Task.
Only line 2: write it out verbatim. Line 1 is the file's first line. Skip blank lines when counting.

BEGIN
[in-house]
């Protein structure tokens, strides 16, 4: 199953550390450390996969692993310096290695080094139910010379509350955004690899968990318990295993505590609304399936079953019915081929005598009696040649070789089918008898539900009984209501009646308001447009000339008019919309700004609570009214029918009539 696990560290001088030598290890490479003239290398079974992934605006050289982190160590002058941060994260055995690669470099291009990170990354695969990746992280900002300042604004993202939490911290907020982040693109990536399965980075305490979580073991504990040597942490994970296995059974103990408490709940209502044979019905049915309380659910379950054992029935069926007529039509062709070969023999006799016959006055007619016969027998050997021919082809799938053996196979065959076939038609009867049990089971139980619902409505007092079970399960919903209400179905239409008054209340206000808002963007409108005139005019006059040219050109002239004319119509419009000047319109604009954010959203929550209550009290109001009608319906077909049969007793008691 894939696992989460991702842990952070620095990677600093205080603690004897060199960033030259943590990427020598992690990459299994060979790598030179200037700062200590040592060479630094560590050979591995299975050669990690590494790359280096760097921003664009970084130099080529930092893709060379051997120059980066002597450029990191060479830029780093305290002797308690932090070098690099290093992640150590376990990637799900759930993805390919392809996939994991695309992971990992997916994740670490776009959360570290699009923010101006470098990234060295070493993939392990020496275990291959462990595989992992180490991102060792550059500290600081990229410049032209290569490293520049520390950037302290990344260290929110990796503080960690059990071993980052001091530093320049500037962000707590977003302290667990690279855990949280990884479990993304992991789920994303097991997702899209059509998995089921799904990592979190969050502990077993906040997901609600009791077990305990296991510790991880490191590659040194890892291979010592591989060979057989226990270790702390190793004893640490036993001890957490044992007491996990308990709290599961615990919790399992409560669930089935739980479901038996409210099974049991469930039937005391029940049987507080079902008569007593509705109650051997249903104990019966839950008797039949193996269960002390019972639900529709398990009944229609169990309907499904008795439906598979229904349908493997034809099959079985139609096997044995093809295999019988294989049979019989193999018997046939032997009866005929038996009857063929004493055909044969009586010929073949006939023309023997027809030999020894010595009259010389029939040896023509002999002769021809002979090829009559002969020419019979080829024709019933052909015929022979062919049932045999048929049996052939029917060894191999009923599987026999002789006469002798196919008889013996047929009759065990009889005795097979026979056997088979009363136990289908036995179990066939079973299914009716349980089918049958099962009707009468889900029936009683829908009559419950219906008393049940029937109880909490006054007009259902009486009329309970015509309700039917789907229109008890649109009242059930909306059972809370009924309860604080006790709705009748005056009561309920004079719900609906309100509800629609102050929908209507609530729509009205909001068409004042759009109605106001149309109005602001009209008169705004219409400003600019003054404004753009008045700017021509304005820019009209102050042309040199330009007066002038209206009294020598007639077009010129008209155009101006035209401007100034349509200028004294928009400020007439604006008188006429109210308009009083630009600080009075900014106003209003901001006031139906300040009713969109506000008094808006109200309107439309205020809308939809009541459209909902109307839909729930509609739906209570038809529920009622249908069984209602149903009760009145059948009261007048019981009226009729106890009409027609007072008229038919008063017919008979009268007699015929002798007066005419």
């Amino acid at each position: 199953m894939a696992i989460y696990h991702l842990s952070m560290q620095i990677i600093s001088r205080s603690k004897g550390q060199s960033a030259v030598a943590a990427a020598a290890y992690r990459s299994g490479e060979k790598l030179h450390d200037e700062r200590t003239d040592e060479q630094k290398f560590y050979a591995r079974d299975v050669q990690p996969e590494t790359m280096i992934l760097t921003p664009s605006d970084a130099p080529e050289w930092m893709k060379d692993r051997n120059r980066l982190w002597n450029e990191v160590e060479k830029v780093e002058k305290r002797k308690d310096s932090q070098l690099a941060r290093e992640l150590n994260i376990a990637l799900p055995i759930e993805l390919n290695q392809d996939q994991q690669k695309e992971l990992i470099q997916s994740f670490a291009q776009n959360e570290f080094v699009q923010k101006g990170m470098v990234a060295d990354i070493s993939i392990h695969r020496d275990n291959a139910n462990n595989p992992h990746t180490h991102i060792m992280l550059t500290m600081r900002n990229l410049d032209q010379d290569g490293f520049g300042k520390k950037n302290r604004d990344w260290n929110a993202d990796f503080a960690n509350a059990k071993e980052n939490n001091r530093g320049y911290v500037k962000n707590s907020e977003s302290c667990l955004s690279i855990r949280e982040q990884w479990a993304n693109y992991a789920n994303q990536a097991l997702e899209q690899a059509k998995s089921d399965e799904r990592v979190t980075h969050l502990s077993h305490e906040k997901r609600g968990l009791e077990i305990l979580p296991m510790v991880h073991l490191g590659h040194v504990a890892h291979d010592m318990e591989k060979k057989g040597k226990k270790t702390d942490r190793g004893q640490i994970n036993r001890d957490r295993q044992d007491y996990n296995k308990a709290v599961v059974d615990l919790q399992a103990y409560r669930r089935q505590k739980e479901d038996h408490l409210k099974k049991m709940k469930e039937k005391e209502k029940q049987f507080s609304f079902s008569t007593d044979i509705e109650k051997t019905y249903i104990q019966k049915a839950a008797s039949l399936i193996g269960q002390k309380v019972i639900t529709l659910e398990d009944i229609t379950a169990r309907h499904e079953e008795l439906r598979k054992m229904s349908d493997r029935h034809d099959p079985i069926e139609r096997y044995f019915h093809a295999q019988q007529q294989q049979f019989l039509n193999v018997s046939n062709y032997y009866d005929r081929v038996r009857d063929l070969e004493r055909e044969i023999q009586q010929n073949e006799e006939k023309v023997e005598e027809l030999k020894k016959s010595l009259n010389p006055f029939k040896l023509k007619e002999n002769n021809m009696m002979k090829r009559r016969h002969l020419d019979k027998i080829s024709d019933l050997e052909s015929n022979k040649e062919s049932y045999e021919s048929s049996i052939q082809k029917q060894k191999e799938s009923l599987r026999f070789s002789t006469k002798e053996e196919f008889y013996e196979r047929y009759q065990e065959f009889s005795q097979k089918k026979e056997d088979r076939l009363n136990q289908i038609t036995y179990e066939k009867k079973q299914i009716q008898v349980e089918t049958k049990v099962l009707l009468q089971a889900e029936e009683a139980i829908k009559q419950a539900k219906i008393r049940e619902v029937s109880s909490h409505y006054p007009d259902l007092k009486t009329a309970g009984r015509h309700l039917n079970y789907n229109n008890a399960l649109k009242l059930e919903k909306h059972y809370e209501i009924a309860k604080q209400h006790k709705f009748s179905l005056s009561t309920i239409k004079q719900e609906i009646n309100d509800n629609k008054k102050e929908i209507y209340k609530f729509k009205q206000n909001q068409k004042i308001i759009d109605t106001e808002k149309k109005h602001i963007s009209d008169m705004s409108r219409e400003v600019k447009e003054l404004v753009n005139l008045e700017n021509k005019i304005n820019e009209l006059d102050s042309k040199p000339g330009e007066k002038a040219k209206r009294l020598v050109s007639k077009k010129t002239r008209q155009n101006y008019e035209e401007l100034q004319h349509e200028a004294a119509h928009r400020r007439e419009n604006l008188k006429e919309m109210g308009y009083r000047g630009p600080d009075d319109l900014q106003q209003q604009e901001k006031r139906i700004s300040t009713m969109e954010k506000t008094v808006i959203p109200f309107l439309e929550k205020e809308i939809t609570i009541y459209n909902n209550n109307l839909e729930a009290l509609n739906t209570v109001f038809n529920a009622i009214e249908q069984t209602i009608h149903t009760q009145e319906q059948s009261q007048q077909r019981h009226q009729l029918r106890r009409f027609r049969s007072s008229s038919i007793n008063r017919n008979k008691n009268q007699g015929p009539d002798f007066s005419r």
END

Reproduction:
């Protein structure tokens, strides 16, 4: 199953550390450390996969692993310096290695080094139910010379509350955004690899968990318990295993505590609304399936079953019915081929005598009696040649070789089918008898539900009984209501009646308001447009000339008019919309700004609570009214029918009539 696990560290001088030598290890490479003239290398079974992934605006050289982190160590002058941060994260055995690669470099291009990170990354695969990746992280900002300042604004993202939490911290907020982040693109990536399965980075305490979580073991504990040597942490994970296995059974103990408490709940209502044979019905049915309380659910379950054992029935069926007529039509062709070969023999006799016959006055007619016969027998050997021919082809799938053996196979065959076939038609009867049990089971139980619902409505007092079970399960919903209400179905239409008054209340206000808002963007409108005139005019006059040219050109002239004319119509419009000047319109604009954010959203929550209550009290109001009608319906077909049969007793008691 894939696992989460991702842990952070620095990677600093205080603690004897060199960033030259943590990427020598992690990459299994060979790598030179200037700062200590040592060479630094560590050979591995299975050669990690590494790359280096760097921003664009970084130099080529930092893709060379051997120059980066002597450029990191060479830029780093305290002797308690932090070098690099290093992640150590376990990637799900759930993805390919392809996939994991695309992971990992997916994740670490776009959360570290699009923010101006470098990234060295070493993939392990020496275990291959462990595989992992180490991102060792550059500290600081990229410049032209290569490293520049520390950037302290990344260290929110990796503080960690059990071993980052001091530093320049500037962000707590977003302290667990690279855990949280990884479990993304992991789920994303097991997702899209059509998995089921799904990592979190969050502990077993906040997901609600009791077990305990296991510790991880490191590659040194890892291979010592591989060979057989226990270790702390190793004893640490036993001890957490044992007491996990308990709290599961615990919790399992409560669930089935739980479901038996409210099974049991469930039937005391029940049987507080079902008569007593509705109650051997249903104990019966839950008797039949193996269960002390019972639900529709398990009944229609169990309907499904008795439906598979229904349908493997034809099959079985139609096997044995093809295999019988294989049979019989193999018997046939032997009866005929038996009857063929004493055909044969009586010929073949006939023309023997027809030999020894010595009259010389029939040896023509002999002769021809002979090829009559002969020419019979080829024709019933052909015929022979062919049932045999048929049996052939029917060894191999009923599987026999002789006469002798196919008889013996047929009759065990009889005795097979026979056997088979009363136990289908036995179990066939079973299914009716349980089918049958099962009707009468889900029936009683829908009559419950219906008393049940029937109880909490006054007009259902009486009329309970015509309700039917789907229109008890649109009242059930909306059972809370009924309860604080006790709705009748005056009561309920004079719900609906309100509800629609102050929908209507609530729509009205909001068409004042759009109605106001149309109005602001009209008169705004219409400003600019003054404004753009008045700017021509304005820019009209102050042309040199330009007066002038209206009294020598007639077009010129008209155009101006035209401007100034349509200028004294928009400020007439604006008188006429109210308009009083630009600080009075900014106003209003901001006031139906300040009713969109506000008094808006109200309107439309205020809308939809009541459209909902109307839909729930509609739906209570038809529920009622249908069984209602149903009760009145059948009261007048019981009226009729106890009409027609007072008229038919008063017919008979009268007699015929002798007066005419």